The seismographic sensors of the OVSICORI began stirring after 1:50 pm, at which time the scientists on duty activated their crater cameras to capture the eruption.
In the beginning, the eruption was mostly a slow emanation of volcanic ash and noxious gases.
About ten minutes into the natural event, a more powerful ejection occurred and a solid plume formed about 500 meters into the air.
Thanks to the crisp weather conditions and the clear-blue afternoon skies, the eruption on the western crater was visible from the summit of the nearby Irazu volcano.
Chemistry experts at the OVSICORI combined their observations with data from the Institute of Meteorology to provide a forecast of where the ash clouds were headed yesterday.
Sat, 06 Feb 2016 14:13 UTC
Heavy downpours triggered the landslide at Penungkulan village of Gebang sub-district at around 20:00 p.m. Jakarta time, at least 2 houses being hit, said Marsudi, spokesman of the National Search and Rescue Office.
"A rescuer team from Central Java office along with soldiers, police and volunteers are searching for the missing now," he told Xinhua by phone.
The disaster also badly injured one villager and forced 75 others to take shelter at safer places, said Budi Harjono, operational head in disaster management agency in Purworejo district.
Mount Soputan, located some 60 km from Manado, capital of the province, has high potential for further big eruption which is indicated by persistent tremors with amplitude of 41 mm, Spokesman of National Disaster Management Agency Sutopo Purwo Nugroho disclosed.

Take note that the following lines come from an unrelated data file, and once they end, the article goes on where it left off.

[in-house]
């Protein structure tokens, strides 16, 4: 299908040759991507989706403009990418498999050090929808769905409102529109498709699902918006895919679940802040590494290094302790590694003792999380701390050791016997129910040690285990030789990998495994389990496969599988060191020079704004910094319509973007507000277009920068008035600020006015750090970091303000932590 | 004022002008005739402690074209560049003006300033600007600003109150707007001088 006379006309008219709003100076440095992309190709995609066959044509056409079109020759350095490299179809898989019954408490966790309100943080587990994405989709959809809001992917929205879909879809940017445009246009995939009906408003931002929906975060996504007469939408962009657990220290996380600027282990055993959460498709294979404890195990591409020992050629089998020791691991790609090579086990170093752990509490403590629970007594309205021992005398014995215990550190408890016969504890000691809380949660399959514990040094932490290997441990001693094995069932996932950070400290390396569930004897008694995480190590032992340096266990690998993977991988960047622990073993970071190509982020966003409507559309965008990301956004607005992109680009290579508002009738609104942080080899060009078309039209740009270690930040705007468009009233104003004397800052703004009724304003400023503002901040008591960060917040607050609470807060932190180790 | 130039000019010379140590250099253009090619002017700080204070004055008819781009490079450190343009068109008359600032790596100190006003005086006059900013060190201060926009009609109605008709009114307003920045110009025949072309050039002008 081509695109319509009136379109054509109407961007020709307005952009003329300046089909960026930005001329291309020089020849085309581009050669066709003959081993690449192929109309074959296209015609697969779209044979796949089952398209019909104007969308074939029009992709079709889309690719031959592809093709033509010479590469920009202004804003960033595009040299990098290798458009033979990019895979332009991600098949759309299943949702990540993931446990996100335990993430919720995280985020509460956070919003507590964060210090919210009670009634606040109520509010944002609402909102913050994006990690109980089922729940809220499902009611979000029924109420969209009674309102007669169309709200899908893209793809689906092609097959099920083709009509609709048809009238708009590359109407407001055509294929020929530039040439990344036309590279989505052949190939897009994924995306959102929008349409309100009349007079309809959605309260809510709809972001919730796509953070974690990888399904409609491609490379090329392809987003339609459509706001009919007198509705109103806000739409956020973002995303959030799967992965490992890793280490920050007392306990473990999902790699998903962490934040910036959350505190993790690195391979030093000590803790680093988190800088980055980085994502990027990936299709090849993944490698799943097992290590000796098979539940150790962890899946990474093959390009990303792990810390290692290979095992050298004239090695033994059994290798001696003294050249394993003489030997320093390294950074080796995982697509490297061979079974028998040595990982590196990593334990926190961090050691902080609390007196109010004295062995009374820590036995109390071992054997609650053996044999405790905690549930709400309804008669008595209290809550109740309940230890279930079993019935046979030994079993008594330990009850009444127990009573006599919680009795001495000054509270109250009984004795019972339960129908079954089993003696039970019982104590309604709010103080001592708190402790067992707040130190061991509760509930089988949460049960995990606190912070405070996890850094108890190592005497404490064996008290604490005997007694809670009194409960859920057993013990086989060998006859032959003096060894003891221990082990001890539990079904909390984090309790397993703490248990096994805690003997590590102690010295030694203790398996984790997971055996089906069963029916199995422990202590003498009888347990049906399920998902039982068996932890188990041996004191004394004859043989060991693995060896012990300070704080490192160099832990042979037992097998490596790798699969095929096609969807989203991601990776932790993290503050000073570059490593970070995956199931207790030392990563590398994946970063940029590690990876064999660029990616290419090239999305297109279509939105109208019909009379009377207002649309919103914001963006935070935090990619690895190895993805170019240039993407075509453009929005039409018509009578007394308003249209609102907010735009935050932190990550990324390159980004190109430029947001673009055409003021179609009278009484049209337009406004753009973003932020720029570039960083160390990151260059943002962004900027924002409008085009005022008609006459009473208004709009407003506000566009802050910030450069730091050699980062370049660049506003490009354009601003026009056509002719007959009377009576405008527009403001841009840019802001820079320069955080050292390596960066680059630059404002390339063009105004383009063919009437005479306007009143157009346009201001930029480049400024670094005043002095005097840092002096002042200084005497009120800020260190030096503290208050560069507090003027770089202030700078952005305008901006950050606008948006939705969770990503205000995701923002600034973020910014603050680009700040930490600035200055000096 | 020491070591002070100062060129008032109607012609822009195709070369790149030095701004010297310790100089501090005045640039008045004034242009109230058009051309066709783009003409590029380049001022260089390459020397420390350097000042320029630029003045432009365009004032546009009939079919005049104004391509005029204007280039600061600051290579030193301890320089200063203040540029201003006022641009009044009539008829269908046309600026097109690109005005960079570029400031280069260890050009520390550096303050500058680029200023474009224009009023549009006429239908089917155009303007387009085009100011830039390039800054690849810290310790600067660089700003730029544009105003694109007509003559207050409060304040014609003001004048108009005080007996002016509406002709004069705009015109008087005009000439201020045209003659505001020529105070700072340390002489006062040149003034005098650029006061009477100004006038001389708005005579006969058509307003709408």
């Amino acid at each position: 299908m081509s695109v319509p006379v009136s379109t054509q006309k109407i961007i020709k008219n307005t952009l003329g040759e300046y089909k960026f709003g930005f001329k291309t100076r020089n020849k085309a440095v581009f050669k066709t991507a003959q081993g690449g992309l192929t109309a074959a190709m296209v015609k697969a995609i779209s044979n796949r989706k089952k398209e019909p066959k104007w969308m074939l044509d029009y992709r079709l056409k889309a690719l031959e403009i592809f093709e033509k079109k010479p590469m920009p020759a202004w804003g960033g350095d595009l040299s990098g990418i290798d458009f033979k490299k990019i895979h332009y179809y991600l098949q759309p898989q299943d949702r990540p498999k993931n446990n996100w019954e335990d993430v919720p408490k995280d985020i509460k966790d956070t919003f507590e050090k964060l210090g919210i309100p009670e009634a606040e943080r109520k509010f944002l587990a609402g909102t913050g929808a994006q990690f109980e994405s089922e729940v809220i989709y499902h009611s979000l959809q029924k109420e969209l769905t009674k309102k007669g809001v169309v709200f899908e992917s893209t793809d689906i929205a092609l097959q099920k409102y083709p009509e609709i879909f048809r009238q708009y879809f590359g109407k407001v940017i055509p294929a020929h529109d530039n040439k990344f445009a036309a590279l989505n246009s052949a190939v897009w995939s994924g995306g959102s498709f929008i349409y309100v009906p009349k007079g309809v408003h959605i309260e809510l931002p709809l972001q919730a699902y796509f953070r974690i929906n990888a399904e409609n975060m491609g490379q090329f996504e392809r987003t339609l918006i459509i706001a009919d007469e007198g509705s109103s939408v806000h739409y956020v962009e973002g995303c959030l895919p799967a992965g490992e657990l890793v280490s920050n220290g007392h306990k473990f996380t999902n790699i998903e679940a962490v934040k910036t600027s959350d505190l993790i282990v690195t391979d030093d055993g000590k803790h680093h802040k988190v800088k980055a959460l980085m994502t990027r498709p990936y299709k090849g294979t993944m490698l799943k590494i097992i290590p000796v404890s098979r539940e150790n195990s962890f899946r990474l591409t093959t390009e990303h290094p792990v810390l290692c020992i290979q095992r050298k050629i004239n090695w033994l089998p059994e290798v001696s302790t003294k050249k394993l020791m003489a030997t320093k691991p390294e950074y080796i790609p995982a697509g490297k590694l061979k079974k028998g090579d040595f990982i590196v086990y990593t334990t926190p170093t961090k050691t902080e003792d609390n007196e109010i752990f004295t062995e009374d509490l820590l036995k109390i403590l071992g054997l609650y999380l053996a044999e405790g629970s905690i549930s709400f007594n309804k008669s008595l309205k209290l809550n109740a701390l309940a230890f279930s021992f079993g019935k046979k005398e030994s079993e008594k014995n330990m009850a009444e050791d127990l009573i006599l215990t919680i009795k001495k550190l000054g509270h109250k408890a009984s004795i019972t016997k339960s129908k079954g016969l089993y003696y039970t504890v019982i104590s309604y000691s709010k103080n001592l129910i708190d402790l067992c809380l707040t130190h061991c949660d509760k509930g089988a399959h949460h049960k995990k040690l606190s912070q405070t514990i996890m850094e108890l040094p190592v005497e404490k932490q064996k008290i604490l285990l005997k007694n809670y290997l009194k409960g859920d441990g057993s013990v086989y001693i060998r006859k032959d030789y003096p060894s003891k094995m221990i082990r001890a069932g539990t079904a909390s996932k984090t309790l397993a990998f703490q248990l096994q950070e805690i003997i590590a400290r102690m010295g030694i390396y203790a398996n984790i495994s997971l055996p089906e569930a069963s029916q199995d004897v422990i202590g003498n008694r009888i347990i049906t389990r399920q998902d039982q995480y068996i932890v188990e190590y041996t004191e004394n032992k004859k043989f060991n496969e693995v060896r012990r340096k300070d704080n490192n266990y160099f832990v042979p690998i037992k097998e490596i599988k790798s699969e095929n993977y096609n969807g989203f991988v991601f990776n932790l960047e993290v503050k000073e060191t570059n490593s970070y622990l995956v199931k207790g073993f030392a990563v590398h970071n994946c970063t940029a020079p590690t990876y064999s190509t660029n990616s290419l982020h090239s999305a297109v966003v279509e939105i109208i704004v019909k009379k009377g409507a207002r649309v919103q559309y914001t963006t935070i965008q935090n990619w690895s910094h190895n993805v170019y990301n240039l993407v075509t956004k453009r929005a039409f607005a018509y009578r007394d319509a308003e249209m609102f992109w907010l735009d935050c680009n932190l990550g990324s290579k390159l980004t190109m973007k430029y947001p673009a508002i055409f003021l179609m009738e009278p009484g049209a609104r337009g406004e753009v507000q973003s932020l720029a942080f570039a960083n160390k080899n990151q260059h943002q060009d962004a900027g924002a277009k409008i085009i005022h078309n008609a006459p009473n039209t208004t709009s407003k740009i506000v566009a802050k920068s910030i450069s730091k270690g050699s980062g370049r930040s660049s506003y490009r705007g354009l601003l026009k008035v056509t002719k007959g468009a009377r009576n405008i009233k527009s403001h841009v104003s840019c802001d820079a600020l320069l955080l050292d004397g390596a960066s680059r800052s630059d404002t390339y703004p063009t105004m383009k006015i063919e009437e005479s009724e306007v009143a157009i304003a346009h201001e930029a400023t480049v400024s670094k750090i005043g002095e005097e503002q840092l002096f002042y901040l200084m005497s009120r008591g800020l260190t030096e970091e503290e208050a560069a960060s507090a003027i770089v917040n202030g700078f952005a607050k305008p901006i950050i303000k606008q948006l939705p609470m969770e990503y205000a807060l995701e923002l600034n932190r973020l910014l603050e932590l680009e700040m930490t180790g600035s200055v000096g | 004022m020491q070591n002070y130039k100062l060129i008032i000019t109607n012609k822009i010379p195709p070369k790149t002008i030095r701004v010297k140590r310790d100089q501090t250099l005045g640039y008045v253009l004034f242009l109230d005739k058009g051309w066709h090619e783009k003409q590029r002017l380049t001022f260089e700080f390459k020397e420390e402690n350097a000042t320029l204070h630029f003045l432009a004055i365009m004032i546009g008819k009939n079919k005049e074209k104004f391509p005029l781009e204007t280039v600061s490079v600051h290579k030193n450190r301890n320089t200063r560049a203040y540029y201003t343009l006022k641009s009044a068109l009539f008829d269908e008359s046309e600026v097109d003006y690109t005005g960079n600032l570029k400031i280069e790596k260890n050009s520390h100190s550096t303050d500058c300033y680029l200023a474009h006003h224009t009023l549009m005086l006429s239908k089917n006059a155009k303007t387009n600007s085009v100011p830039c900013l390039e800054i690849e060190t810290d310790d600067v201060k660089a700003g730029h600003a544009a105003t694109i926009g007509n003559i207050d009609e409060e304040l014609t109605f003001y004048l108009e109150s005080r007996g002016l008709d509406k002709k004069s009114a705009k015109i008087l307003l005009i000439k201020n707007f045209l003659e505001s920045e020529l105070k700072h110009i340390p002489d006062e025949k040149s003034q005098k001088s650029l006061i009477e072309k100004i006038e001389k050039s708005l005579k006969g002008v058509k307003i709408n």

Several subdistricts in Minahasa Tenggara district were hit by rains of ash and volcanic materials that the local disaster agency distributes masks to protect local residents from the impact, he told Xinhua via phone.
The authorities have banned villagers or visitors from entering the area of 4 km from the crater, but at the southwest of the crater the evacuation zone is at 6. 5 km, Mr. Sutopo said.
The 1,874- meter high Mount Soputan is one of Indonesia's active volcanoes whose number is about 129, according to the National Volcanology Agency.
Fri, 05 Feb 2016 12:18 UTC
The 15-foot-wide sinkhole formed between 1 p.m. and 1:30 p.m. as the man was working. Queen Creek spokeswoman Constance Halonen-Wilson said witnesses reported seeing him get out of his truck and disappearing a short time later.
A body has been confirmed, and fire and public works crews are continuing recovery efforts.Maricopa County Sheriff's Office spokesman Detective Doug Matteson said the man was walking to the back of the truck and taking off his work belt when he was swallowed. Matteson acknowledged it was incredibly bad luck for the ground to give way just as the man was walking in the area.
— Queen Creek official (@TOQC_official) February 6, 2016
"It's kind of like getting stuck by lightning," Matteson said.
Sat, 06 Feb 2016 17:05 UTC
Sat, 06 Feb 2016 17:05 UTC
In Madagascar, 700,000 people are thought to be affected by the drought in the south, whereas in the north 30,000 people have been affected by heavy rain that has brought a high risk of flooding and landslides.
In Mozambique, over 40% of this season's crops in the south have been lost to drought. In the north, storms and heavy rains have left 45 dead and destroyed over 1,000 homes since the start of the rainy season in October 2015.